CAPE CANAVERAL, Fla. — Two senators who have previously expressed opposition to a proposal to end NASA funding of the International Space Station in 2025 have sent letters to NASA and the White House asking for details about an overdue ISS transition report.
In a Feb. 27 statement, Sens. Ted Cruz (R-Texas) and Bill Nelson (D-Fla.) released letters they sent one week earlier to Robert Lightfoot, acting administrator of NASA, and Mick Mulvaney, director of the Office of Management and Budget, asking for the status of a report on the future of the ISS mandated by the NASA Transition Authorization Act of 2017.
That act, signed into law in March 2017, required NASA to develop a “transition plan” for the ISS for shifting its operations from the current regime to one “where NASA could be one of many customers of a low-Earth orbit non-governmental human space flight enterprise.” Other provisions called for cost estimates of ISS operations to 2024, 2028 and 2030, and “an evaluation of the feasible and preferred service life” of the ISS beyond current plans to operate the station through 2024.
The act required NASA to deliver that report by the beginning of December 2017. However, Cruz and Nelson noted in their letters that NASA has yet to provide that report to Congress. In the letter to Lightfoot, the senators asked for the date that report would be completed, all preliminary drafts of the report, a list of those who have been consulted in development of the report and any analysis used to prepare the section of the administration’s fiscal year 2019 budget request calling for an end of NASA ISS funding in 2025. In addition, it directed NASA to preserve records associated with development of the transition report.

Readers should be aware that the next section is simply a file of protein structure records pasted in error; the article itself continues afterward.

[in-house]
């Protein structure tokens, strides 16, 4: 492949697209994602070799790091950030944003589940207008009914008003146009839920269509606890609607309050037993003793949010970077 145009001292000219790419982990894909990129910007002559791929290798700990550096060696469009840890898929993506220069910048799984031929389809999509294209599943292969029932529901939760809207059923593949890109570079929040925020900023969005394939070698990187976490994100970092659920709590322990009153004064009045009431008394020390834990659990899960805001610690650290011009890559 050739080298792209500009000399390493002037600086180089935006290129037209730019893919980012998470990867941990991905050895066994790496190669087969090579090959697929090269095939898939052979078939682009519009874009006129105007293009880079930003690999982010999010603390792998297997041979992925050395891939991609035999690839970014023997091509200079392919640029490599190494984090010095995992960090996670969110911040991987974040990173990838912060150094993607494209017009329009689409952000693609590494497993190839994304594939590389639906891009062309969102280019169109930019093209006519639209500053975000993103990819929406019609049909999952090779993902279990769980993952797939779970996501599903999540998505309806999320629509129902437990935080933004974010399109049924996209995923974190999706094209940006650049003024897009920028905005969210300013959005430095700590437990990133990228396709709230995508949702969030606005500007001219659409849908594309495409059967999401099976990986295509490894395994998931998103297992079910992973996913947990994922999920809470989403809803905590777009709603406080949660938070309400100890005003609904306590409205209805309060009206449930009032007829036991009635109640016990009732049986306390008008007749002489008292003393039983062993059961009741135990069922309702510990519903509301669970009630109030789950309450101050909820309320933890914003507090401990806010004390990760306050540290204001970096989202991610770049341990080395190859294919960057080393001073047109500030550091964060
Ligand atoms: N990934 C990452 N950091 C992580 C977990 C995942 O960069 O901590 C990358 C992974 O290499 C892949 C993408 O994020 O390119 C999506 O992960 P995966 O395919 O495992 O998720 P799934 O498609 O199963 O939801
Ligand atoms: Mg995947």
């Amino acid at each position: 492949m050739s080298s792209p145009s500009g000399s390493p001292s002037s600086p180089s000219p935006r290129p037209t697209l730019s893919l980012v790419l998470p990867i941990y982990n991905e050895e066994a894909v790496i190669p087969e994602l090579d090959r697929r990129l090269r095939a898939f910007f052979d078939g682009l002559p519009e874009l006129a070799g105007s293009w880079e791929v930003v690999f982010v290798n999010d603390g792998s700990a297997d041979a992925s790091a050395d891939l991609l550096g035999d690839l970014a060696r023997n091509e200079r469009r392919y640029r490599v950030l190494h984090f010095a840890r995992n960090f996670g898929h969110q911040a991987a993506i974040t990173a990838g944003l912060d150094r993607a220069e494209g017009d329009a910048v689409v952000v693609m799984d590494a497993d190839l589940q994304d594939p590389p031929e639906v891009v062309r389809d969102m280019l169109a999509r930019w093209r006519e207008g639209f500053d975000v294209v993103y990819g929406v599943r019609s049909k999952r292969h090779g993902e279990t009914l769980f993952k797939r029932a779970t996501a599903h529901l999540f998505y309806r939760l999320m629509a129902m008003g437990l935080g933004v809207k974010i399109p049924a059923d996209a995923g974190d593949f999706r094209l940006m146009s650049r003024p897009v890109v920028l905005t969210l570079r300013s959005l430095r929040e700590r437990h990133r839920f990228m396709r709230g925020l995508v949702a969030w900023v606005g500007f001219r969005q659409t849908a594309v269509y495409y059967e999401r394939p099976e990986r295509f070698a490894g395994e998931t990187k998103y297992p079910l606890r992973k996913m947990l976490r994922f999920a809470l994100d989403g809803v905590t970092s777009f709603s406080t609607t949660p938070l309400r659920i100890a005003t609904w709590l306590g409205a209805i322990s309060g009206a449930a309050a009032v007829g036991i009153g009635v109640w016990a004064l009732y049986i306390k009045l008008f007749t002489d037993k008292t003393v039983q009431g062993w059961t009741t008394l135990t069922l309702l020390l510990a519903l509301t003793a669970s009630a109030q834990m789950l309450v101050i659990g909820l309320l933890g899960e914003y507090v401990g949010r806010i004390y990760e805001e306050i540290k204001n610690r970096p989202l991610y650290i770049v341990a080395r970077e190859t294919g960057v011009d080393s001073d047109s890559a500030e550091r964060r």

The letters, dated Feb. 20, directed NASA to comply with the request by the end of the day Feb. 27. It wasn’t immediately clear what response, if any, NASA provided by the deadline.
NASA and administration officials have previously indicated that the transition plan remains under development, but didn’t explain the reasons for missing the deadline established by law. “Congress has asked for us to generate a transition plan and a direction, and that and the budget submit will be coming out soon,” Scott Pace, executive secretary of the National Space Council, said in a Feb. 7 on-stage interview at the Federal Aviation Administration’s annual Commercial Space Transportation Conference.
An internal NASA document obtained by SpaceNews shortly before the Feb. 12 release of the budget proposal, outlining the key issues that transition plan would address, stated that the final version of the report “is expected to be released this spring.”
Cruz and Nelson said the language in the 2019 budget proposal seeking to end NASA funding of the ISS in 2025 remained “concerning” to them, leading them to seek the status of the transition plan.
“While we have been strong proponents of the U.S. commercial space sector, prematurely ending direct U.S. Government funding of ISS could have disastrous consequences,” they wrote. “The future of ISS should be determined by the emergence of a viable and proven commercial alternative and the needs of our national space program.”
Even before the official release of the budget proposal, both senators opposed plans to end the ISS, or at least NASA funding of it, in the mid-2020s. “If the administration plans to abruptly pull us out of the International Space Station in 2025, they’re going to have a fight on their hands,” Nelson warned in a Jan. 25 statement.
“We have invested massively in the ISS. It has produced enormous benefits to the United States and the world, and we should use that asset as long as it is technologically feasible and cost-effective to do so,” Cruz said at the FAA conference Feb. 7. “As long as I’m chairman of the science and space subcommittee, the ISS will continue to have strong and bipartisan support in the United States Congress.”
Despite the budget proposal’s offer to provide $150 million in fiscal year 2019, and $900 million over five years, to support development of commercial facilities or other capabilities in low Earth orbit to succeed the ISS, some in industry remain concerned about impacts from any potential commercialization or retirement of the ISS.
“I think there’s going to need to be a lot of thought of what commercialization of the ISS really is,” said John Mulholland, vice president and program manager of Boeing’s commercial crew program, during a panel discussion at the 45th Space Congress here Feb. 27. He said any ISS transition should not be tied to a specific deadline, citing the experience from the retirement of the space shuttle. “I think it’s important from an ISS standpoint to tie the retirement to its end of useful life, and when we’re ready as a country and as an agency to go do the next thing.”